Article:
Alaska: Citations grow as garbage feeds Alaskan bears By PETER PORCO - A growing number of Anchorage homeowners are finding themselves slapped with $110 citations for luring bears with their garbage.

As of Thursday, state biologists and Anchorage police had written about 15 citations this year, including one "pending" in Ocean View because the person fled in his truck before the ticket was handed to him, authorities said.

The fines are coming in bunches. Since last Friday, biologist Rick Sinnott of the state Department of Fish and Game has issued at least nine tickets. - More...
Friday - June 16, 2006

Everyone has to commit...

Everyone Has to Commit
Nurse Manager Bev Crum and Nurse Norma Burton discuss
a patient medication list.

Ketchikan: Everyone Has to Commit; Medication Reconciliation Success in SE Alaska Region - When asked about medication reconciliation, Dr. Ernie Meloche jumps in the air and claps his hands with joy. As an emergency room physician at Ketchikan General Hospital, he understands the value of this process to help him provide the best patient care. Dr. Meloche can depend on the list because every ER nurse participates in updating medications. "Everyone has to commit, so I can trust," he says.

The ER team at Ketchikan General Hospital (KGH) began updating patient allergies in LastWord about a year ago. They expanded that to full medication reconciliation early this year in response to JCAHO safety goals and the 100k Lives Campaign.

According to RN Wanda Sonnenburg, computers at the bedside make the process easier and more complete because they can enter medications directly into LastWord rather than writing them on paper. Nurses Jessi Pilcher RN and Jason Harris RN agree. They used to handwrite only the medication name, but by using LastWord, nurses record all information including dose, route, and frequency. - More...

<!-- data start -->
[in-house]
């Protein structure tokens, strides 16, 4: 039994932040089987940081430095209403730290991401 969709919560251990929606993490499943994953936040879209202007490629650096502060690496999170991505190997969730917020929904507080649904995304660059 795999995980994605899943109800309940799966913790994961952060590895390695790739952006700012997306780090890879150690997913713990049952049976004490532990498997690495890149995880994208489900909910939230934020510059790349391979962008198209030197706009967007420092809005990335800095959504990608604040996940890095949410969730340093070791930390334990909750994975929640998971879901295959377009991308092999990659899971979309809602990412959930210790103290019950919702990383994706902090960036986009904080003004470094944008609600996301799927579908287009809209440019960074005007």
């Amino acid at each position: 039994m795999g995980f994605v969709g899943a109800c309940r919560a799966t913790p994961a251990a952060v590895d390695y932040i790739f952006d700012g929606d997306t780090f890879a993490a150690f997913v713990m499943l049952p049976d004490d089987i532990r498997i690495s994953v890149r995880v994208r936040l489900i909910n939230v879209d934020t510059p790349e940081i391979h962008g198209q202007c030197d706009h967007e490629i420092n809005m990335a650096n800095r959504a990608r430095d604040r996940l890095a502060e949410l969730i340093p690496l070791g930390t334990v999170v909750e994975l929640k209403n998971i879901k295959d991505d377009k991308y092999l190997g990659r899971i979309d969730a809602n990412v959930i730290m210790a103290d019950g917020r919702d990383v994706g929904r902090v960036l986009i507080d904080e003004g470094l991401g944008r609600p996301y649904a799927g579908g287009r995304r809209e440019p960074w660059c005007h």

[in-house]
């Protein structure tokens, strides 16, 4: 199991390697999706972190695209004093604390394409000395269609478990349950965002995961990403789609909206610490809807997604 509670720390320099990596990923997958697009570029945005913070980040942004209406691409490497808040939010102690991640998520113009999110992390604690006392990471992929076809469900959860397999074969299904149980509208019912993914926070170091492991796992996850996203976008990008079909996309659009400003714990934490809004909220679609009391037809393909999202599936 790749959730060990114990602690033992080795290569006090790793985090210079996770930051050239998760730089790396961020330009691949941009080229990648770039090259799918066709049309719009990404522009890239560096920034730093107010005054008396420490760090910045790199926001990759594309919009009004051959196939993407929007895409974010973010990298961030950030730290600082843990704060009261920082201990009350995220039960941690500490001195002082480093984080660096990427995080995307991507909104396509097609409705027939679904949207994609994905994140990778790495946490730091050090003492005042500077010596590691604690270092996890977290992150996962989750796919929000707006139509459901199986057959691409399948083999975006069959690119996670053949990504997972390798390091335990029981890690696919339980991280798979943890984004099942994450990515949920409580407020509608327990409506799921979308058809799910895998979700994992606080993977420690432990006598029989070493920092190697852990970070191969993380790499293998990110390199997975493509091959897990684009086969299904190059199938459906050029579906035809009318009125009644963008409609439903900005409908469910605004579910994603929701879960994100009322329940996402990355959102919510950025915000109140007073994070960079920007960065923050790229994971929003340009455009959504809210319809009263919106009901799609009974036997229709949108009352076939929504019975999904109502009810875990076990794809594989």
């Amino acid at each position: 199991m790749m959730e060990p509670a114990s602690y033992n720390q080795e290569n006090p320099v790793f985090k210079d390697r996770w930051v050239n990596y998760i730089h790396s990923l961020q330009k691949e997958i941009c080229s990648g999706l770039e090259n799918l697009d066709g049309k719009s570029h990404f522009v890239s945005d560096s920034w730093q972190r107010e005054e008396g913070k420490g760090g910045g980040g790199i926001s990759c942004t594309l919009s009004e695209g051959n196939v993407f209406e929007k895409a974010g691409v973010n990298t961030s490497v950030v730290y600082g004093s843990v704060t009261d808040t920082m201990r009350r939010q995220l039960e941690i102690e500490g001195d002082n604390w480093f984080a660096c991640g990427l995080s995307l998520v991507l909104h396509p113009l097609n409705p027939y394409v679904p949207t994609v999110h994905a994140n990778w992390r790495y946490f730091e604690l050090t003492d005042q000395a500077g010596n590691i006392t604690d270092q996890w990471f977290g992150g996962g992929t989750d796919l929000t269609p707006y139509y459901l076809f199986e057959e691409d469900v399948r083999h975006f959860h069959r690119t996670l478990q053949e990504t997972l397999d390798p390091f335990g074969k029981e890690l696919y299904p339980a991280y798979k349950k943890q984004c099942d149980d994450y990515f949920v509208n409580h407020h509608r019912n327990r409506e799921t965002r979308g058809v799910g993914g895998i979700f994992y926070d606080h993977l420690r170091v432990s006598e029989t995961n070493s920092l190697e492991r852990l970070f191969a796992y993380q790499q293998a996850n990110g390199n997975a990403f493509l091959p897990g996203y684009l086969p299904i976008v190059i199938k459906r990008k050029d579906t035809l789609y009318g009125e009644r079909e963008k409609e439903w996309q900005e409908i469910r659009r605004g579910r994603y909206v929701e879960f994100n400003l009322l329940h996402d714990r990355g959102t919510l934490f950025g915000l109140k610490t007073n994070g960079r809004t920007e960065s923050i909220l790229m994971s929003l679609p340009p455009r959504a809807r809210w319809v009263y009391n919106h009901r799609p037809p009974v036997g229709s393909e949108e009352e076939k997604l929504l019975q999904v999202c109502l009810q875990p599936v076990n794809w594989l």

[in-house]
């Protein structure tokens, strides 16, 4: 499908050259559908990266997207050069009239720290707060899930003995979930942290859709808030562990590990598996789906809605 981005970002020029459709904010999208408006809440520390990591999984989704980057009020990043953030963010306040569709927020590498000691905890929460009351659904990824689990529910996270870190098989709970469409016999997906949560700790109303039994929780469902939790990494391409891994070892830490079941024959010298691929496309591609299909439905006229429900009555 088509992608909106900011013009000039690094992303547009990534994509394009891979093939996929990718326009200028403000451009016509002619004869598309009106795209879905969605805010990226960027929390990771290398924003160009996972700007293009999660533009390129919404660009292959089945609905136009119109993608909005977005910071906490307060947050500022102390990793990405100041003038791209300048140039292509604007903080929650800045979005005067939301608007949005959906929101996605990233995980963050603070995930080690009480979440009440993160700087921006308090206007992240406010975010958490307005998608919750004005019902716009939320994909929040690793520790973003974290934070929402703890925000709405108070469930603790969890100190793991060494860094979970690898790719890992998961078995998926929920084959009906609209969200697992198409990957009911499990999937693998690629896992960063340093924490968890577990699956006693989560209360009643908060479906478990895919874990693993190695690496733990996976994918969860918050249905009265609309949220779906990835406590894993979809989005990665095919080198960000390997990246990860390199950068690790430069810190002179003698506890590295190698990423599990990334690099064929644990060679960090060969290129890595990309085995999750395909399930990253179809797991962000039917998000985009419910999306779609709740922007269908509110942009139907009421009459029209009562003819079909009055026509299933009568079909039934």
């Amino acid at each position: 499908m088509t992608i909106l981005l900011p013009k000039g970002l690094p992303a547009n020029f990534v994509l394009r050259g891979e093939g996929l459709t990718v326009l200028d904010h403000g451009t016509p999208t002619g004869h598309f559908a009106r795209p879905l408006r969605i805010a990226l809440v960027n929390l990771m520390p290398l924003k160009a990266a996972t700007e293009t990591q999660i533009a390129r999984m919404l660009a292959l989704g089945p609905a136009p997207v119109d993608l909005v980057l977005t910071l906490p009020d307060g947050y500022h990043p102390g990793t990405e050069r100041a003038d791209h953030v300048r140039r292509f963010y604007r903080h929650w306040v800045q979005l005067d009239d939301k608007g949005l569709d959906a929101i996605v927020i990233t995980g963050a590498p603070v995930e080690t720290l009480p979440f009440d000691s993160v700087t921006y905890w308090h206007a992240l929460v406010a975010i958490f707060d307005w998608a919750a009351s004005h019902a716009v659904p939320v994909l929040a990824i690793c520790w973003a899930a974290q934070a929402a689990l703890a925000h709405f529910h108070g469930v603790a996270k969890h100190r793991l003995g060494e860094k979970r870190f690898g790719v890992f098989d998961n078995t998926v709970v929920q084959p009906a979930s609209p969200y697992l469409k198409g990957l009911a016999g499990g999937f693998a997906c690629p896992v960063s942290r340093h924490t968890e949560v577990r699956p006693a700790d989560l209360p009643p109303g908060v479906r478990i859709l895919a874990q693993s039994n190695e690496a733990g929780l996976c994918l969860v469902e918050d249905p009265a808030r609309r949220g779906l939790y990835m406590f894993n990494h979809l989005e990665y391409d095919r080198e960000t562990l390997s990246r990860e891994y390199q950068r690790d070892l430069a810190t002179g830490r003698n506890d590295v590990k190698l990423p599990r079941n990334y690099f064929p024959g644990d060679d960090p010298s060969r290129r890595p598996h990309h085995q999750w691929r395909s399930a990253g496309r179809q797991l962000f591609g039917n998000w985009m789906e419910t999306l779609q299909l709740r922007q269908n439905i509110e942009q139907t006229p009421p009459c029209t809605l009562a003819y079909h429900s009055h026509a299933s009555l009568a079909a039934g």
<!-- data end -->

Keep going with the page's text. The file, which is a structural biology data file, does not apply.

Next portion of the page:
Friday - June 16, 2006

Ketchikan: KGH Joins IHI in Celebrating 100k Lives Campaign Successes - As the Institute for Healthcare Improvement (IHI) celebrated saving an estimated 122,300 lives across the country through its 100k Lives Campaign, Ketchikan General Hospital (KGH) announced that its own efforts in conjunction with the program have dramatically improved its quality of care locally.

"The campaign was embraced by our caregivers, and though we were already accomplishing most of these interventions, 100K gave us the incentive to formalize them and carry them out in every single case. We are thrilled to be a part of this heartwarming success story," said Patrick Branco, KGH CEO. - More...
Friday - June 16, 2006



letterHappy Father's Day By Bob Ciminel - Sunday
letter New Agenda for the Democrats - Ideas, not Policies By Tom Proebsting - Sunday
letter Have A Happy, Healthy Tourist Season By Marie L. Monyak - Saturday
letter Why?Why?Why? By Joan Hurilman - Friday
letterHistoric Ketchikan Article By Dave Kiffer - Friday
letter Open Letter to the Ketchikan School Board By Shelley Stallings - Thursday
letter Peter York By Gigi Pilcher - Thursday
letter Baseball & Ketchikan's Volunteers By Travis Sharp - Thursday
letter Visiting Ketchikan By Sherry Freeman - Thursday